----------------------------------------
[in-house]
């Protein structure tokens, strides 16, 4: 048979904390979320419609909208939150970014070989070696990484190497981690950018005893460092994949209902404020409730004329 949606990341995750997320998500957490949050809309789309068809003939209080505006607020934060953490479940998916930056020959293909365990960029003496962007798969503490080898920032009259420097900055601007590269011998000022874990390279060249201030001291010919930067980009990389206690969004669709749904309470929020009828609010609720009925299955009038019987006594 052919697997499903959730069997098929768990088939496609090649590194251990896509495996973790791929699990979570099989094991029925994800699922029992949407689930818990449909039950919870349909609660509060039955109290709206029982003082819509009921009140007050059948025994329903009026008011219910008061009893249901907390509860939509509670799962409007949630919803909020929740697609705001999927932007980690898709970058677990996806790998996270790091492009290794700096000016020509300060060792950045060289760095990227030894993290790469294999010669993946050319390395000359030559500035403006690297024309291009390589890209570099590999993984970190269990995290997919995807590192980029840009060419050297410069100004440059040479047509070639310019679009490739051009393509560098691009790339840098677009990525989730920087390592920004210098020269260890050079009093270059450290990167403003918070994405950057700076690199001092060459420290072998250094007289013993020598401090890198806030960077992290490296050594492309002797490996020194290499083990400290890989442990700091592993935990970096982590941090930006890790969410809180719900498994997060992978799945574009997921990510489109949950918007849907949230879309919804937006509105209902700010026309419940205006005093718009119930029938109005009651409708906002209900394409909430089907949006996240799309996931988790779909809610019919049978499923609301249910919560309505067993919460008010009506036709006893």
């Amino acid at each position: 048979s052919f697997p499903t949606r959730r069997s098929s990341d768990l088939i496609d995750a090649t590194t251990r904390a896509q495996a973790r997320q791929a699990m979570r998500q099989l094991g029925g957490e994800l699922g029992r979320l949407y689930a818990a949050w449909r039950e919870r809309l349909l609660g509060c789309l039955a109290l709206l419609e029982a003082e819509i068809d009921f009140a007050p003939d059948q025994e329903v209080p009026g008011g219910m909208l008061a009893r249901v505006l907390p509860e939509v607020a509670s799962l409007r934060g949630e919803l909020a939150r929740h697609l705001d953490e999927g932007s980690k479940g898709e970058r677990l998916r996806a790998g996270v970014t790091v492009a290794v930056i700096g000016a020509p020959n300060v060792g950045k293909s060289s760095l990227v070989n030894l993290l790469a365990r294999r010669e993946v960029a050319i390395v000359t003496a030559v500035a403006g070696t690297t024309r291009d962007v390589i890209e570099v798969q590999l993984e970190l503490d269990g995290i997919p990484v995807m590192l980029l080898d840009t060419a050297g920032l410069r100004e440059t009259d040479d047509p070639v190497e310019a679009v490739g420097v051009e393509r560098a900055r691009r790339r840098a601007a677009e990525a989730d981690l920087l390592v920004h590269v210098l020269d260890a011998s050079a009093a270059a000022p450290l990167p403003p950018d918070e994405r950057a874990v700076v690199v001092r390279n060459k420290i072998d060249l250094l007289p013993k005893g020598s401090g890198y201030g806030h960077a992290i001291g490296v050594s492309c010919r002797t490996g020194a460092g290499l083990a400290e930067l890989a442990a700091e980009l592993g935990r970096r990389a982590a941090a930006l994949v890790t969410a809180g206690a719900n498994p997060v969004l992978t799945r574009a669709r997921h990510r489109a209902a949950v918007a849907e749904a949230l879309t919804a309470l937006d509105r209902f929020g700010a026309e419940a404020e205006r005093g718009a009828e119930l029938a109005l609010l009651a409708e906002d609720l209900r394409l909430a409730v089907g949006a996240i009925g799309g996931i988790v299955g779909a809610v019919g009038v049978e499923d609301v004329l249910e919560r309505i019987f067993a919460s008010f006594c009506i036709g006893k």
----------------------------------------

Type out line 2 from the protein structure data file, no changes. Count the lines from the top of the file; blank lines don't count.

């Protein structure tokens, strides 16, 4: 048979904390979320419609909208939150970014070989070696990484190497981690950018005893460092994949209902404020409730004329 949606990341995750997320998500957490949050809309789309068809003939209080505006607020934060953490479940998916930056020959293909365990960029003496962007798969503490080898920032009259420097900055601007590269011998000022874990390279060249201030001291010919930067980009990389206690969004669709749904309470929020009828609010609720009925299955009038019987006594 052919697997499903959730069997098929768990088939496609090649590194251990896509495996973790791929699990979570099989094991029925994800699922029992949407689930818990449909039950919870349909609660509060039955109290709206029982003082819509009921009140007050059948025994329903009026008011219910008061009893249901907390509860939509509670799962409007949630919803909020929740697609705001999927932007980690898709970058677990996806790998996270790091492009290794700096000016020509300060060792950045060289760095990227030894993290790469294999010669993946050319390395000359030559500035403006690297024309291009390589890209570099590999993984970190269990995290997919995807590192980029840009060419050297410069100004440059040479047509070639310019679009490739051009393509560098691009790339840098677009990525989730920087390592920004210098020269260890050079009093270059450290990167403003918070994405950057700076690199001092060459420290072998250094007289013993020598401090890198806030960077992290490296050594492309002797490996020194290499083990400290890989442990700091592993935990970096982590941090930006890790969410809180719900498994997060992978799945574009997921990510489109949950918007849907949230879309919804937006509105209902700010026309419940205006005093718009119930029938109005009651409708906002209900394409909430089907949006996240799309996931988790779909809610019919049978499923609301249910919560309505067993919460008010009506036709006893």